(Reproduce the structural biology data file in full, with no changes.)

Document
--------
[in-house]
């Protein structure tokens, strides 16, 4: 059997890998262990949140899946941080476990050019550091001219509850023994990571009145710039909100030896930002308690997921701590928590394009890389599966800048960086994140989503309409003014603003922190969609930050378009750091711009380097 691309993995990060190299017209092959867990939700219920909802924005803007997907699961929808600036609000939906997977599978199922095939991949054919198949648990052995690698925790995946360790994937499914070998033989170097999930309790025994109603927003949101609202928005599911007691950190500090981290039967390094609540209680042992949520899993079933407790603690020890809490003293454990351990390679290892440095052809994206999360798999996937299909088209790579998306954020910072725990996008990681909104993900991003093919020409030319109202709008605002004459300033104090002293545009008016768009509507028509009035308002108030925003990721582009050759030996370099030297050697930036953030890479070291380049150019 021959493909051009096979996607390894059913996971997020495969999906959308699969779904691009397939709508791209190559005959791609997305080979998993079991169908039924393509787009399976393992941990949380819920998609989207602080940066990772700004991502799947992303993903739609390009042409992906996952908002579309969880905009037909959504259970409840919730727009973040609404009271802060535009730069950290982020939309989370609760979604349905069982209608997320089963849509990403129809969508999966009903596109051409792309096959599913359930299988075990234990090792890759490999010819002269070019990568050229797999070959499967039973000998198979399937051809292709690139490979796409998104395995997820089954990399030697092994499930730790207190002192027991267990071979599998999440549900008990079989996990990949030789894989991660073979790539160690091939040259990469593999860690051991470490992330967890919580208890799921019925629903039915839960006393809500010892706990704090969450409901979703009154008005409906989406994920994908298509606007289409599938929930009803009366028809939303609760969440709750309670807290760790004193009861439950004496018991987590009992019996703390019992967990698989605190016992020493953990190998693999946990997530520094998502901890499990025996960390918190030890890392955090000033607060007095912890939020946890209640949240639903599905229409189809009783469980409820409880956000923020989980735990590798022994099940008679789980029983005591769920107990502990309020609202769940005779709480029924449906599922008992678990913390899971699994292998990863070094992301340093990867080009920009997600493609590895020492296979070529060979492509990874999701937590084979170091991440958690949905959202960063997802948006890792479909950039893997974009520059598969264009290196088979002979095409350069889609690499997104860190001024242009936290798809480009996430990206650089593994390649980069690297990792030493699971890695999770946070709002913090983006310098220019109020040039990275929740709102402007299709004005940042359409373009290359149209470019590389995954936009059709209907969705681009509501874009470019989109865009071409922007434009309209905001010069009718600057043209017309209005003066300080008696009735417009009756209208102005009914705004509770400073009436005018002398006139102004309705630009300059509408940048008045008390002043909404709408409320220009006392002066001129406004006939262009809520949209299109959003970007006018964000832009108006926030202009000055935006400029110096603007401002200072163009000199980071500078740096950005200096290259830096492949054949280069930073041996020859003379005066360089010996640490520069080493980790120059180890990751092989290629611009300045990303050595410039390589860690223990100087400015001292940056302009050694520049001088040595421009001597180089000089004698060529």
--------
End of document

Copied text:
[in-house]
């Protein structure tokens, strides 16, 4: 059997890998262990949140899946941080476990050019550091001219509850023994990571009145710039909100030896930002308690997921701590928590394009890389599966800048960086994140989503309409003014603003922190969609930050378009750091711009380097 691309993995990060190299017209092959867990939700219920909802924005803007997907699961929808600036609000939906997977599978199922095939991949054919198949648990052995690698925790995946360790994937499914070998033989170097999930309790025994109603927003949101609202928005599911007691950190500090981290039967390094609540209680042992949520899993079933407790603690020890809490003293454990351990390679290892440095052809994206999360798999996937299909088209790579998306954020910072725990996008990681909104993900991003093919020409030319109202709008605002004459300033104090002293545009008016768009509507028509009035308002108030925003990721582009050759030996370099030297050697930036953030890479070291380049150019 021959493909051009096979996607390894059913996971997020495969999906959308699969779904691009397939709508791209190559005959791609997305080979998993079991169908039924393509787009399976393992941990949380819920998609989207602080940066990772700004991502799947992303993903739609390009042409992906996952908002579309969880905009037909959504259970409840919730727009973040609404009271802060535009730069950290982020939309989370609760979604349905069982209608997320089963849509990403129809969508999966009903596109051409792309096959599913359930299988075990234990090792890759490999010819002269070019990568050229797999070959499967039973000998198979399937051809292709690139490979796409998104395995997820089954990399030697092994499930730790207190002192027991267990071979599998999440549900008990079989996990990949030789894989991660073979790539160690091939040259990469593999860690051991470490992330967890919580208890799921019925629903039915839960006393809500010892706990704090969450409901979703009154008005409906989406994920994908298509606007289409599938929930009803009366028809939303609760969440709750309670807290760790004193009861439950004496018991987590009992019996703390019992967990698989605190016992020493953990190998693999946990997530520094998502901890499990025996960390918190030890890392955090000033607060007095912890939020946890209640949240639903599905229409189809009783469980409820409880956000923020989980735990590798022994099940008679789980029983005591769920107990502990309020609202769940005779709480029924449906599922008992678990913390899971699994292998990863070094992301340093990867080009920009997600493609590895020492296979070529060979492509990874999701937590084979170091991440958690949905959202960063997802948006890792479909950039893997974009520059598969264009290196088979002979095409350069889609690499997104860190001024242009936290798809480009996430990206650089593994390649980069690297990792030493699971890695999770946070709002913090983006310098220019109020040039990275929740709102402007299709004005940042359409373009290359149209470019590389995954936009059709209907969705681009509501874009470019989109865009071409922007434009309209905001010069009718600057043209017309209005003066300080008696009735417009009756209208102005009914705004509770400073009436005018002398006139102004309705630009300059509408940048008045008390002043909404709408409320220009006392002066001129406004006939262009809520949209299109959003970007006018964000832009108006926030202009000055935006400029110096603007401002200072163009000199980071500078740096950005200096290259830096492949054949280069930073041996020859003379005066360089010996640490520069080493980790120059180890990751092989290629611009300045990303050595410039390589860690223990100087400015001292940056302009050694520049001088040595421009001597180089000089004698060529």